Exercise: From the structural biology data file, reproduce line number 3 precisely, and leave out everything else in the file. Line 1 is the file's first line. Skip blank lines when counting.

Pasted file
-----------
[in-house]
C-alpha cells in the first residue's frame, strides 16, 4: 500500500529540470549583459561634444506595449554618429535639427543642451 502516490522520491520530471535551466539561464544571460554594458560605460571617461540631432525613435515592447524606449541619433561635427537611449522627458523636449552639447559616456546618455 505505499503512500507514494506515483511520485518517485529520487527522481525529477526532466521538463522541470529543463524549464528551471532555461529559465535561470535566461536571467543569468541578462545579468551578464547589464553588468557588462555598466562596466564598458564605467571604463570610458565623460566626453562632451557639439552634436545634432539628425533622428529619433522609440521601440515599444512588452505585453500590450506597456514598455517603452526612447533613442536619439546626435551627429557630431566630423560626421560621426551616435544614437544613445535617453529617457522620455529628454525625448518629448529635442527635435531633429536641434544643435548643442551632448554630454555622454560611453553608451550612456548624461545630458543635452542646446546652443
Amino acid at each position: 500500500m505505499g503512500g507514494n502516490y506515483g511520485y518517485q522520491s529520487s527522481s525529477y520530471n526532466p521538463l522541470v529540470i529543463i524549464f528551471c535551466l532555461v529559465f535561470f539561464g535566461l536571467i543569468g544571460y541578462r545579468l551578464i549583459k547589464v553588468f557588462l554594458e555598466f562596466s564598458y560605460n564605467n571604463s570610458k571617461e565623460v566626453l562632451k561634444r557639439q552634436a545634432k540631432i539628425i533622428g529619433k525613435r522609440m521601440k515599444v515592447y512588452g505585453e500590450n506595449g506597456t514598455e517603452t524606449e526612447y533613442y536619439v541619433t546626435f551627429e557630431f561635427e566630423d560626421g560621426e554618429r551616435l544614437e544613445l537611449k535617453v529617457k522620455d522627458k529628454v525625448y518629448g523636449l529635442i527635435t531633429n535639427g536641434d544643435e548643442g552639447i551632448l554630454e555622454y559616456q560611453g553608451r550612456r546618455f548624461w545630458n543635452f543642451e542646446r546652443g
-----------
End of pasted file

Amino acid at each position: 500500500m505505499g503512500g507514494n502516490y506515483g511520485y518517485q522520491s529520487s527522481s525529477y520530471n526532466p521538463l522541470v529540470i529543463i524549464f528551471c535551466l532555461v529559465f535561470f539561464g535566461l536571467i543569468g544571460y541578462r545579468l551578464i549583459k547589464v553588468f557588462l554594458e555598466f562596466s564598458y560605460n564605467n571604463s570610458k571617461e565623460v566626453l562632451k561634444r557639439q552634436a545634432k540631432i539628425i533622428g529619433k525613435r522609440m521601440k515599444v515592447y512588452g505585453e500590450n506595449g506597456t514598455e517603452t524606449e526612447y533613442y536619439v541619433t546626435f551627429e557630431f561635427e566630423d560626421g560621426e554618429r551616435l544614437e544613445l537611449k535617453v529617457k522620455d522627458k529628454v525625448y518629448g523636449l529635442i527635435t531633429n535639427g536641434d544643435e548643442g552639447i551632448l554630454e555622454y559616456q560611453g553608451r550612456r546618455f548624461w545630458n543635452f543642451e542646446r546652443g